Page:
Source: Colorado Department of Education

Math

The state average for Math was 72% in 2013.

72 students were tested at this school in 2013.

2013

 
 
88%

2012

 
 
91%
Reading

The state average for Reading was 68% in 2013.

72 students were tested at this school in 2013.

2013

 
 
83%

2012

 
 
89%
Writing

The state average for Writing was 53% in 2013.

72 students were tested at this school in 2013.

2013

 
 
67%

2012

 
 
73%
Scale: % proficient or advanced

About the tests


In 2012-2013 Colorado used the Transitional Colorado Assessment Program (TCAP) to test students' skills in reading, writing and mathematics in grades 3 through 10, and in science in grades 5, 8 and 10. The TCAP is a standards-based test, which means it measures how well students are mastering specific skills defined for each grade by the state of Colorado. The goal is for all students to score at or above proficient on the test. The TCAP replaced the CSAP as Colorado's state assessment program effective for the 2011-2012 school year.

Source: Colorado Department of Education

Math

The state average for Math was 65% in 2013.

73 students were tested at this school in 2013.

2013

 
 
95%

2012

 
 
92%
Reading

The state average for Reading was 70% in 2013.

73 students were tested at this school in 2013.

2013

 
 
95%

2012

 
 
99%
Science

The state average for Science was 49% in 2013.

73 students were tested at this school in 2013.

2013

 
 
80%

2012

 
 
82%
Writing

The state average for Writing was 57% in 2013.

73 students were tested at this school in 2013.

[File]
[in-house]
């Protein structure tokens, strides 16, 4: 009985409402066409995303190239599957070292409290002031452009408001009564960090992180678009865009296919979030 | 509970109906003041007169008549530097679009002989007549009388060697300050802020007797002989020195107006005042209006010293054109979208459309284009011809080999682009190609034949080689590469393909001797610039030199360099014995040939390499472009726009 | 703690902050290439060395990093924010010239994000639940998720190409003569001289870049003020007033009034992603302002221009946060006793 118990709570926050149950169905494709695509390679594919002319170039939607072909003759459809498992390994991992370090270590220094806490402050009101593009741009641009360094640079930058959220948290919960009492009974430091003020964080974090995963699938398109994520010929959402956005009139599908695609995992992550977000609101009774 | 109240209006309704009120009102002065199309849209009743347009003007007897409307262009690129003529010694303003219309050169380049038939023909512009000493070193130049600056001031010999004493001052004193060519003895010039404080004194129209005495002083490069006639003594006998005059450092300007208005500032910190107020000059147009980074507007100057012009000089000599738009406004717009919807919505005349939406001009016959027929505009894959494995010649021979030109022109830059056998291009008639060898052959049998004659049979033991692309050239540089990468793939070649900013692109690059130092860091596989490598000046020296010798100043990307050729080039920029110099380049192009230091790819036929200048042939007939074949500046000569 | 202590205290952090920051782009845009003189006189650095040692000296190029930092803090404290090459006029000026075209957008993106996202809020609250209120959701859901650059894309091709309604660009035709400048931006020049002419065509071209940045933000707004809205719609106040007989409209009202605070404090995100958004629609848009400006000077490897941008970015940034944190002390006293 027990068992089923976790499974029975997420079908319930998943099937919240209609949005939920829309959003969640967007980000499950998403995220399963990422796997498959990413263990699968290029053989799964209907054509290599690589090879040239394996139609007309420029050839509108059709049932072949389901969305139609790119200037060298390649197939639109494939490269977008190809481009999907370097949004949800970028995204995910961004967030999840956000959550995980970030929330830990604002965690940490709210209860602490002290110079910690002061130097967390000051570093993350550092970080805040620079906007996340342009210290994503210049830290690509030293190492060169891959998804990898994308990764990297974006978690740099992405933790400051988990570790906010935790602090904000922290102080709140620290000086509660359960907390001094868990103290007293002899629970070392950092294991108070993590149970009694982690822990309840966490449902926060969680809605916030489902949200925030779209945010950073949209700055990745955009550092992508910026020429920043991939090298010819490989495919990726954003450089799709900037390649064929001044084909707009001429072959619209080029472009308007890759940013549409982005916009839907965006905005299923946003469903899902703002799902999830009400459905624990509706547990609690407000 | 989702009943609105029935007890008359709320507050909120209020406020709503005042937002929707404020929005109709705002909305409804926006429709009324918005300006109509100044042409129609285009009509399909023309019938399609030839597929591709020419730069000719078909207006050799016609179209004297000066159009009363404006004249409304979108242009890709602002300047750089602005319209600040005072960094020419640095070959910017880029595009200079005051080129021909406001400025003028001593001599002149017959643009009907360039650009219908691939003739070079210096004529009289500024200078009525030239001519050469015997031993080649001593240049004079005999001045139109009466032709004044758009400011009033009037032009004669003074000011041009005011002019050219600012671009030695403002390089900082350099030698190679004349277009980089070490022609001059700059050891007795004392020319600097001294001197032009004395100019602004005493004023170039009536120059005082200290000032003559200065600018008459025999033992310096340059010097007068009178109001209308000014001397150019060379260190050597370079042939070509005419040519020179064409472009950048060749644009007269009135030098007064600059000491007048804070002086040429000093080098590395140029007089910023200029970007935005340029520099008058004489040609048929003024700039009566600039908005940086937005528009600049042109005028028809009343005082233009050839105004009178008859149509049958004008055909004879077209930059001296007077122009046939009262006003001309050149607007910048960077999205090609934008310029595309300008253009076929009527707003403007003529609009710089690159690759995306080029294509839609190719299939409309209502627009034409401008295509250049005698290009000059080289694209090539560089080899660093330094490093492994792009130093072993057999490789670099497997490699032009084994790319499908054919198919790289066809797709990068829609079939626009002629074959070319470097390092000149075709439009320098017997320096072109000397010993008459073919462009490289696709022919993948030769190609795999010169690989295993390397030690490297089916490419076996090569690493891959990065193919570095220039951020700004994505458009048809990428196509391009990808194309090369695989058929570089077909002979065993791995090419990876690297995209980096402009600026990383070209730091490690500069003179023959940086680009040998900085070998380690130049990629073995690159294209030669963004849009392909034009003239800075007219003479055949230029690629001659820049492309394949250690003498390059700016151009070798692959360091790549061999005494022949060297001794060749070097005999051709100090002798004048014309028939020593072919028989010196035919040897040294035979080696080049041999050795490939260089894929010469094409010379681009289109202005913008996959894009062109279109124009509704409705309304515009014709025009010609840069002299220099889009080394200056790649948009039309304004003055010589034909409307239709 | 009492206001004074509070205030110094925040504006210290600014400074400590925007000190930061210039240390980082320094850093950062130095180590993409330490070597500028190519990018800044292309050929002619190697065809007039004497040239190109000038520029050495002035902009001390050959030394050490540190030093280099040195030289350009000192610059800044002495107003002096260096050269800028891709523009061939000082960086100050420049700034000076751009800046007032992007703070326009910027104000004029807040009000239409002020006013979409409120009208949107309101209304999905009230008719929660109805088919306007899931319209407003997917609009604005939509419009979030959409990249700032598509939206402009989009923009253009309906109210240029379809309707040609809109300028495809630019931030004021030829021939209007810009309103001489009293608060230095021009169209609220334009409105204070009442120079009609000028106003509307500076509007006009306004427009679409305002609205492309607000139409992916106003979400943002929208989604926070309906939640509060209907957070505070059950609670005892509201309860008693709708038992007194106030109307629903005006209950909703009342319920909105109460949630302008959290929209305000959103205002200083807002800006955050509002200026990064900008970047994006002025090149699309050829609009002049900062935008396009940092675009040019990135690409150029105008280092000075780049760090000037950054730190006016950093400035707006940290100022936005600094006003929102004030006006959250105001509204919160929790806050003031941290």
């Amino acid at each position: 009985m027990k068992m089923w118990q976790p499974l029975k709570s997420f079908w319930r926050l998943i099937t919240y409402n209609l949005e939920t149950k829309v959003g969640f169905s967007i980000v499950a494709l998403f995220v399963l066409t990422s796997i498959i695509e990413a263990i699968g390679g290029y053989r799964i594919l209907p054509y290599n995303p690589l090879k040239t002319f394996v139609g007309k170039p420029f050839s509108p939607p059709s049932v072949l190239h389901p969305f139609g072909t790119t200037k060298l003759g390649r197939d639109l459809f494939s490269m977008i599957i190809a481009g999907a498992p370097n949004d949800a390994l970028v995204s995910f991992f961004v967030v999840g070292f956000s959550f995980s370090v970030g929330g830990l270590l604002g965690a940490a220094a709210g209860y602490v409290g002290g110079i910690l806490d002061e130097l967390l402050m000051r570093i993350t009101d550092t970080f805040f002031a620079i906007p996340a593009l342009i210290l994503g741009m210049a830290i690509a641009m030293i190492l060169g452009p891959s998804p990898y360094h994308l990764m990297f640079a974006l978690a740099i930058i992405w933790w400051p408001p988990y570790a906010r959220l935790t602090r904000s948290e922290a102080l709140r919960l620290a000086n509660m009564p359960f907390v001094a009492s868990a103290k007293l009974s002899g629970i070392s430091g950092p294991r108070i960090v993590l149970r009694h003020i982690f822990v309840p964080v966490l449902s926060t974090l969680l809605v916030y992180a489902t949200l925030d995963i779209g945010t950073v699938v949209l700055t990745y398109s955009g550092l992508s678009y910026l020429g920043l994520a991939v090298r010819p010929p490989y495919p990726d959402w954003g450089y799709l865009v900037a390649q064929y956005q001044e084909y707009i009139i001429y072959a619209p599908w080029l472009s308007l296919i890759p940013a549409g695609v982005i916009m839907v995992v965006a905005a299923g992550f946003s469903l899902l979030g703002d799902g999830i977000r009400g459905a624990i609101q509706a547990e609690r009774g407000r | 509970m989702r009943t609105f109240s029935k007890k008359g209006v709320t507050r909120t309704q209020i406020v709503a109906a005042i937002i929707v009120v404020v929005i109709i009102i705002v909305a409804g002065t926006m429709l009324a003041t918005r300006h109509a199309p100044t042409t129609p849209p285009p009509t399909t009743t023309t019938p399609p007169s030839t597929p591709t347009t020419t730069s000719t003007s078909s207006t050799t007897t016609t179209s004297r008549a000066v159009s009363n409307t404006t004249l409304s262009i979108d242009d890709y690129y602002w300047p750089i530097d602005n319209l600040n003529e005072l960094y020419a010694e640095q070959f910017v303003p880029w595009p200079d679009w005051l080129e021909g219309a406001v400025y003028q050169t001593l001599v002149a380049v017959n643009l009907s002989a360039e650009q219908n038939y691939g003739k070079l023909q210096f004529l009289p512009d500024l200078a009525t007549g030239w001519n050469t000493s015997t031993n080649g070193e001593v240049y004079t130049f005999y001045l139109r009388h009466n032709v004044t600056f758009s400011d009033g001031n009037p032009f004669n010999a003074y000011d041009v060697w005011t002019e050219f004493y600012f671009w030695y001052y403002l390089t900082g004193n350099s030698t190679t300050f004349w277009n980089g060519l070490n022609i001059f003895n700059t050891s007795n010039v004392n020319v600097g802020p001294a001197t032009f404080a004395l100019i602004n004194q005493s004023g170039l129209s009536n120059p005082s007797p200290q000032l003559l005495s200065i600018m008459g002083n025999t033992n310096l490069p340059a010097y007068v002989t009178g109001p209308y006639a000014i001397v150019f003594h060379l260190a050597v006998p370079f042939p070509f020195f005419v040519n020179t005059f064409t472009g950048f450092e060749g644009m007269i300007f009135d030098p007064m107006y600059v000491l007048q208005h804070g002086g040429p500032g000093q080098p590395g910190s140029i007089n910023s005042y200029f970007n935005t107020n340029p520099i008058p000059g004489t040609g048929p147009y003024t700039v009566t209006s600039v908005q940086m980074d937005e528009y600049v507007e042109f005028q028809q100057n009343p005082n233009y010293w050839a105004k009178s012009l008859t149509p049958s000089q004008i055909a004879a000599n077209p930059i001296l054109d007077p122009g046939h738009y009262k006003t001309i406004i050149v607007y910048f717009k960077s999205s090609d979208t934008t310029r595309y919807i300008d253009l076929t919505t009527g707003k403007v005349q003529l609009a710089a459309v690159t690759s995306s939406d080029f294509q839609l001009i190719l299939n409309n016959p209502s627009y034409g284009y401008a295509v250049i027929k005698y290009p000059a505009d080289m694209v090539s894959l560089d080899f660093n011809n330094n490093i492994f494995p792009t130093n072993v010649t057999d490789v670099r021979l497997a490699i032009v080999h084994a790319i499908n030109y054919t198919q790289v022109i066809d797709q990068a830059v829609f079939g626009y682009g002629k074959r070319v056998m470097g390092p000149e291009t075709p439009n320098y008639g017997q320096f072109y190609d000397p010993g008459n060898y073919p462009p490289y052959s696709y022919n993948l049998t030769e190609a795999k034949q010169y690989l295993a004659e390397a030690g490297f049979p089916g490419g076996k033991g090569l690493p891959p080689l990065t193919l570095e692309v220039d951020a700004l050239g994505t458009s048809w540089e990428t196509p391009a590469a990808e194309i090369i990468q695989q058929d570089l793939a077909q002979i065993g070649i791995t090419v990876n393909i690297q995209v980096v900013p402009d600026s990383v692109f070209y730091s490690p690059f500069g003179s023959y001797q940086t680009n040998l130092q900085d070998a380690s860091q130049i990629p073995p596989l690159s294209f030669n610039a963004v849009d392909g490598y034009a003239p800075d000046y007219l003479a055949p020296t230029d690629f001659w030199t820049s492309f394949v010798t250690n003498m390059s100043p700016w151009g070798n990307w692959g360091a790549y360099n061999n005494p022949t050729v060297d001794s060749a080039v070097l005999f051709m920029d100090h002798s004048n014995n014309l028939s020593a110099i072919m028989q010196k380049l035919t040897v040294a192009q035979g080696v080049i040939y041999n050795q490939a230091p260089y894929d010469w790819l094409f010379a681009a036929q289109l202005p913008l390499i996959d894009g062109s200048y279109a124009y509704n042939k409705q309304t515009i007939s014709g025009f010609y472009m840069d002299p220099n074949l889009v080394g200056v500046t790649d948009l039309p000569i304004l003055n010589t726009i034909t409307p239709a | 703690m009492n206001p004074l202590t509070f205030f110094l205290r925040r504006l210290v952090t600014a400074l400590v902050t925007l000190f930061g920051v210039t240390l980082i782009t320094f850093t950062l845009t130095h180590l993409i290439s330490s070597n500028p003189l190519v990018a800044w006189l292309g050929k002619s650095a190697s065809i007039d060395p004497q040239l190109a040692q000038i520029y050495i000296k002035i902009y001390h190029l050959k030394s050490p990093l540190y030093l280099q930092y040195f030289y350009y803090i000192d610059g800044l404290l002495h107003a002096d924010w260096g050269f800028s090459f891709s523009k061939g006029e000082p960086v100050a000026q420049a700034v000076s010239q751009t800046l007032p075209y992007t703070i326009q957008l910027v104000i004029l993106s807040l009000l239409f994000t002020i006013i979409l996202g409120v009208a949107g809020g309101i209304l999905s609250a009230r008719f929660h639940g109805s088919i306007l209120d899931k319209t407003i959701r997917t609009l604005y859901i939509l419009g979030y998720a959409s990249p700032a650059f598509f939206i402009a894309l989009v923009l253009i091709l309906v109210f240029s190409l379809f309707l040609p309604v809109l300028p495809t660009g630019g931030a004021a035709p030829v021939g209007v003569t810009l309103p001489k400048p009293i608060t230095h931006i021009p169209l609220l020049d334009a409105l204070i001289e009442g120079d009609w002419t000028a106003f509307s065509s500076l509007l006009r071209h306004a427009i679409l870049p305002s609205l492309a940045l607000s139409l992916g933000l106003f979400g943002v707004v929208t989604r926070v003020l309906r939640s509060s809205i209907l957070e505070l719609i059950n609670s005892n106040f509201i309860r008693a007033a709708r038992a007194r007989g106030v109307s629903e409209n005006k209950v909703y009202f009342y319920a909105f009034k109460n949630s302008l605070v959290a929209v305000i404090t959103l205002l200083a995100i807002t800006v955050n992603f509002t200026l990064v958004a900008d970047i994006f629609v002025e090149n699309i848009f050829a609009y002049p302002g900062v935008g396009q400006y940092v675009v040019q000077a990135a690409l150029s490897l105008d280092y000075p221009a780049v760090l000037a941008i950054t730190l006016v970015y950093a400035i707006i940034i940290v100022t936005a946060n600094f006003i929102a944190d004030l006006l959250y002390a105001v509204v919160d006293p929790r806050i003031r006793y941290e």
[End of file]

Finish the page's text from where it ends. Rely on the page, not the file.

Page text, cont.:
2013

 
 
86%

2012

 
 
88%
Scale: % proficient or advanced

About the tests


In 2012-2013 Colorado used the Transitional Colorado Assessment Program (TCAP) to test students' skills in reading, writing and mathematics in grades 3 through 10, and in science in grades 5, 8 and 10. The TCAP is a standards-based test, which means it measures how well students are mastering specific skills defined for each grade by the state of Colorado. The goal is for all students to score at or above proficient on the test. The TCAP replaced the CSAP as Colorado's state assessment program effective for the 2011-2012 school year.

Source: Colorado Department of Education

Math

The state average for Math was 62% in 2013.

74 students were tested at this school in 2013.

2013

 
 
92%

2012

 
 
92%
Reading

The state average for Reading was 73% in 2013.

74 students were tested at this school in 2013.

2013

 
 
97%

2012

 
 
99%
Writing

The state average for Writing was 58% in 2013.

74 students were tested at this school in 2013.

2013

 
 
91%

2012

 
 
82%
Scale: % proficient or advanced

About the tests


In 2012-2013 Colorado used the Transitional Colorado Assessment Program (TCAP) to test students' skills in reading, writing and mathematics in grades 3 through 10, and in science in grades 5, 8 and 10. The TCAP is a standards-based test, which means it measures how well students are mastering specific skills defined for each grade by the state of Colorado. The goal is for all students to score at or above proficient on the test. The TCAP replaced the CSAP as Colorado's state assessment program effective for the 2011-2012 school year.

Source: Colorado Department of Education

Math

The state average for Math was 55% in 2013.

72 students were tested at this school in 2013.

2013

 
 
96%

2012

 
 
95%
Reading

The state average for Reading was 68% in 2013.

72 students were tested at this school in 2013.

2013

 
 
97%

2012

 
 
96%
Writing

The state average for Writing was 61% in 2013.

72 students were tested at this school in 2013.

2013

 
 
92%

2012

 
 
95%